Iranian Café Work Ban to Leave Women Jobless, Official SaysLadane Nasseri
Banning Iranian women from working as waitresses to preserve their modesty will only deepen female unemployment, a vice president of the nation said of the latest effort to make women less visible in the workplace.
“We need to approach this matter with care and expertise,” said Shahindokht Molaverdi, the vice president for women’s affairs, according to the official Islamic Republic News Agency. “To close the road for these women without providing any other options in return will make them prey to social difficulties.”
Police commander Khalil Helali announced last week that Iranian women “by law” aren’t permitted to work in public areas of tea houses, coffee shops and restaurants, the Tehran-based Shargh newspaper reported. They may work in kitchens and other areas, the Etemaad newspaper said.
Attempts to restrict the presence of women in the workplace have come at a time when one in five Iranian women is jobless, according to official data. Last month, Mohsen Kazemeini, Tehran’s Revolutionary Guards commander, called for sweeping gender segregation in offices, saying it is distasteful “for men and women to sit next to each other all day and joke.”
In July, the Tehran municipality fired several women and replaced them with men, saying work hours were long and the move was in their best interest, the Iranian Labor News Agency reported at the time. President Hassan Rouhani, a moderate cleric who took office a year ago, pledged to back women’s increased participation in Iranian society.
When it comes to women’s rights, “though Rouhani’s government has demonstrated its concern, we haven’t seen any substantive moves towards solving problems,” independent rights activist Leila Mouri said in an interview from New York.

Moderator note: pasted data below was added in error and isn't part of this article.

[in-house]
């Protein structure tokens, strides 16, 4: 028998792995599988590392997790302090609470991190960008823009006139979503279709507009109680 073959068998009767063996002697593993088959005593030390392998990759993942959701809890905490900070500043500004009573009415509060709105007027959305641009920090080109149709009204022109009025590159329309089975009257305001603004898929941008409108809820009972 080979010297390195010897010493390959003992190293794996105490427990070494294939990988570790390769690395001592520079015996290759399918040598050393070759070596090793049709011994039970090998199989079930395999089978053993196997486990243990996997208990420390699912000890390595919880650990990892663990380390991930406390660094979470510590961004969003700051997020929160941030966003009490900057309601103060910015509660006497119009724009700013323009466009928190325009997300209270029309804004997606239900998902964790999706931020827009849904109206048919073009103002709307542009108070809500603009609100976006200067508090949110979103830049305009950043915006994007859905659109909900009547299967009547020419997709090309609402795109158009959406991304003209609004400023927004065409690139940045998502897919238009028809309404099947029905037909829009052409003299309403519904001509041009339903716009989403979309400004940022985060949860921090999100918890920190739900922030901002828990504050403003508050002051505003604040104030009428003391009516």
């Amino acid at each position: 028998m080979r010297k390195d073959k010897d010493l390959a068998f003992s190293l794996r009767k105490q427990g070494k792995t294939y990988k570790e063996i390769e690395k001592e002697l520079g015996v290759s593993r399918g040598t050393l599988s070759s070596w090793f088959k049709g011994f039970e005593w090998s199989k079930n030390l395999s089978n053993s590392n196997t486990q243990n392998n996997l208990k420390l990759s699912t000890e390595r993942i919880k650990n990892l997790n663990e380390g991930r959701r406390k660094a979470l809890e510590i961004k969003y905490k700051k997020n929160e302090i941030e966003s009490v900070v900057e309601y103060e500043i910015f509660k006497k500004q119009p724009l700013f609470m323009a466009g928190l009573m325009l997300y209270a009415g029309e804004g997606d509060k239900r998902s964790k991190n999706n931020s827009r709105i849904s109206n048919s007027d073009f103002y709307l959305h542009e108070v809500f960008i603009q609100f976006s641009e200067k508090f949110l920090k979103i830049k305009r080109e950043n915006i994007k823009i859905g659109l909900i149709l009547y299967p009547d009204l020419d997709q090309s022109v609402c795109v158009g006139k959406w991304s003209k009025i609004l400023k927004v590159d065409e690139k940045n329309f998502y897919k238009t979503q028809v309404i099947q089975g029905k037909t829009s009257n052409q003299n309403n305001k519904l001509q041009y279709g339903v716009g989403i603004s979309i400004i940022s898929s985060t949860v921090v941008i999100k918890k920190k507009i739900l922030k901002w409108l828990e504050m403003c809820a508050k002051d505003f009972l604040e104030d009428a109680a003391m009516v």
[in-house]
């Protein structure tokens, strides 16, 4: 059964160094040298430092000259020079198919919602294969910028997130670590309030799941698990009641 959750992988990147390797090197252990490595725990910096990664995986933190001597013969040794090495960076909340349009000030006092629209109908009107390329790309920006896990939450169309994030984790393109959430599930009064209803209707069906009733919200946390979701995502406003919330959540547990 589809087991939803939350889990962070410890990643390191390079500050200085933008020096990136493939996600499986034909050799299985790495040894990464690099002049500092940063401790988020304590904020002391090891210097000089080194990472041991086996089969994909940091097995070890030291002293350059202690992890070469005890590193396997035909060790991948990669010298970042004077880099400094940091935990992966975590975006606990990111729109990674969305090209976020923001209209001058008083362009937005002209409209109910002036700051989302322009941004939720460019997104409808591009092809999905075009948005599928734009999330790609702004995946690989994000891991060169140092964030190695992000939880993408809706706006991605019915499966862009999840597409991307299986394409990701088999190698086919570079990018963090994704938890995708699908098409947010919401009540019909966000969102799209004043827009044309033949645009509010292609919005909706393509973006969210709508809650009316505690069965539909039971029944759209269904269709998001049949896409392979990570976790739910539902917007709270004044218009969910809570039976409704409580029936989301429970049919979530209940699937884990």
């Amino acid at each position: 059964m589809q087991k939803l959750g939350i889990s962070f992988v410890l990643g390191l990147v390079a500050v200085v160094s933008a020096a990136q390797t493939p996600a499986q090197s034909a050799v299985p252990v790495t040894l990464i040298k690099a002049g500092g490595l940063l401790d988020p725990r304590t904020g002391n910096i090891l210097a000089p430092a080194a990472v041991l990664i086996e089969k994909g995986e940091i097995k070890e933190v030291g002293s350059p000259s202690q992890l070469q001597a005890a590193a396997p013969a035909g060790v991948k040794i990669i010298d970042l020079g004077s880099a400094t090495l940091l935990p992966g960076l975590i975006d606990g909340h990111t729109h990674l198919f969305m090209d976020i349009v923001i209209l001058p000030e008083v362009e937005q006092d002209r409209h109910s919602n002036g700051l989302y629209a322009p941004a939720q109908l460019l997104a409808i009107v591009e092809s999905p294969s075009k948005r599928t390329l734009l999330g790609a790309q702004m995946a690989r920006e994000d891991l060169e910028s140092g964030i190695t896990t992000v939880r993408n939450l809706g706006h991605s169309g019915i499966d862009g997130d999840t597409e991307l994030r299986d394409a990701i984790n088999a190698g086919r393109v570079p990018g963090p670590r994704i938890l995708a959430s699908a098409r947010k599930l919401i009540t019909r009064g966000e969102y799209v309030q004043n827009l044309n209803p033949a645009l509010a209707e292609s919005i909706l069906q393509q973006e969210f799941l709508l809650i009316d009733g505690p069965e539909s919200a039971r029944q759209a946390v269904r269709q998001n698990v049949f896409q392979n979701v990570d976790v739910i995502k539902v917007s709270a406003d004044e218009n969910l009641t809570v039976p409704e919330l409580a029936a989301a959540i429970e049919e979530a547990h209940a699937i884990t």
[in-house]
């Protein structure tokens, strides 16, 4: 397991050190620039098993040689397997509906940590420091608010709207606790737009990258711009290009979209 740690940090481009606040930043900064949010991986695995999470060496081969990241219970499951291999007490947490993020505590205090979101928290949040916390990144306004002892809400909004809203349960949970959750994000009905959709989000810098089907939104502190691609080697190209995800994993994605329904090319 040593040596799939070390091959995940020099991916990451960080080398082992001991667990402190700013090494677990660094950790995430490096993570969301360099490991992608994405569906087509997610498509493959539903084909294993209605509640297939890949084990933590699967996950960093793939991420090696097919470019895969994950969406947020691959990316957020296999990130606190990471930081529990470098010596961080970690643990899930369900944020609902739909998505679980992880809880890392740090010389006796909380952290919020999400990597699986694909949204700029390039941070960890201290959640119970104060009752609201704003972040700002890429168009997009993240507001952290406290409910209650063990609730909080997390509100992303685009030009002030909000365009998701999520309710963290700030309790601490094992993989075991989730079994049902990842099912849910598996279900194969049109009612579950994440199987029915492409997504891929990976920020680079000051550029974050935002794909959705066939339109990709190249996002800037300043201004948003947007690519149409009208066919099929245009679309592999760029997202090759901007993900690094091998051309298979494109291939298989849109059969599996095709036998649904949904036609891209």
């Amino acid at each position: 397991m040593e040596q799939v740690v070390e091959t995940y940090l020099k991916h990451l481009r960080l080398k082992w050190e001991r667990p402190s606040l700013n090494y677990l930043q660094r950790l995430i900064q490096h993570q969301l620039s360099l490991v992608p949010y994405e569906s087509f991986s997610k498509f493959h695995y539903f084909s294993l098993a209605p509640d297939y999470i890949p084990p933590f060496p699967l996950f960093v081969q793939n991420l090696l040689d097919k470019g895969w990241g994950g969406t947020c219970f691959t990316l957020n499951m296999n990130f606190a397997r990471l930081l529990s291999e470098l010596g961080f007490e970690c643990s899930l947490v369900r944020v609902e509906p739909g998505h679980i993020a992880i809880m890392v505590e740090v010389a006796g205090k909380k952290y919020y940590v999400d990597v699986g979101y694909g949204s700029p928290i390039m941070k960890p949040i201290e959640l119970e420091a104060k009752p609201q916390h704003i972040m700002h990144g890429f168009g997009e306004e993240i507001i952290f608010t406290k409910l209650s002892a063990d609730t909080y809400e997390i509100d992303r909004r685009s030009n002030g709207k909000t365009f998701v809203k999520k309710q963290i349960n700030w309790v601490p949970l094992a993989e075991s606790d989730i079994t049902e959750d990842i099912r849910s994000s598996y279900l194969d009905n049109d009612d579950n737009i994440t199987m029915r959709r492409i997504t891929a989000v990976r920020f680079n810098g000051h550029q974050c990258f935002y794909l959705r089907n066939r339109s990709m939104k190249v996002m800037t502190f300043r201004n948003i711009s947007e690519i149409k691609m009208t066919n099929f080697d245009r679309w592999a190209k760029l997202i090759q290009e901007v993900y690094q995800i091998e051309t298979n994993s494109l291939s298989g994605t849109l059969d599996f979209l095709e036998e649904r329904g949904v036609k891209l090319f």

Discrimination against female employees or gender segregation are ways “for hardliners to show they are in control of domestic issues by standing against Rouhani’s policies,” Mouri said. As he pushes through negotiations with world powers over Iran’s nuclear program, Rouhani may prefer “to avoid confrontation on issues that to him are less important or sensitive,” she said.
Since the 1979 revolution, which led to the creation of the Islamic Republic of Iran, boys and girls have been separated at school. While adults are segregated in mosques, women and men study together at university and work alongside each other in government offices and private companies. The mushrooming of coffee shops in Tehran and main Iranian cities in recent years has also increased interaction.
Iranian unemployment of 10.5 percent reflects a jobless rate of 9.1 percent among men and 18.9 percent among women.
While Rouhani has three female vice presidents, his attempts to provide equal work opportunities have been met with resistance from the conservative political establishment. Some officials also argue that jobs in the public arenas and long working hours allow for mingling between opposite sexes and risk promoting “immoral” relations.
Ayatollah Ali Khamenei, Iran’s highest authority, has likened gender equality to a flawed ideology, saying in April that Iranians would benefit from freeing their mind “from the cliches of the West.”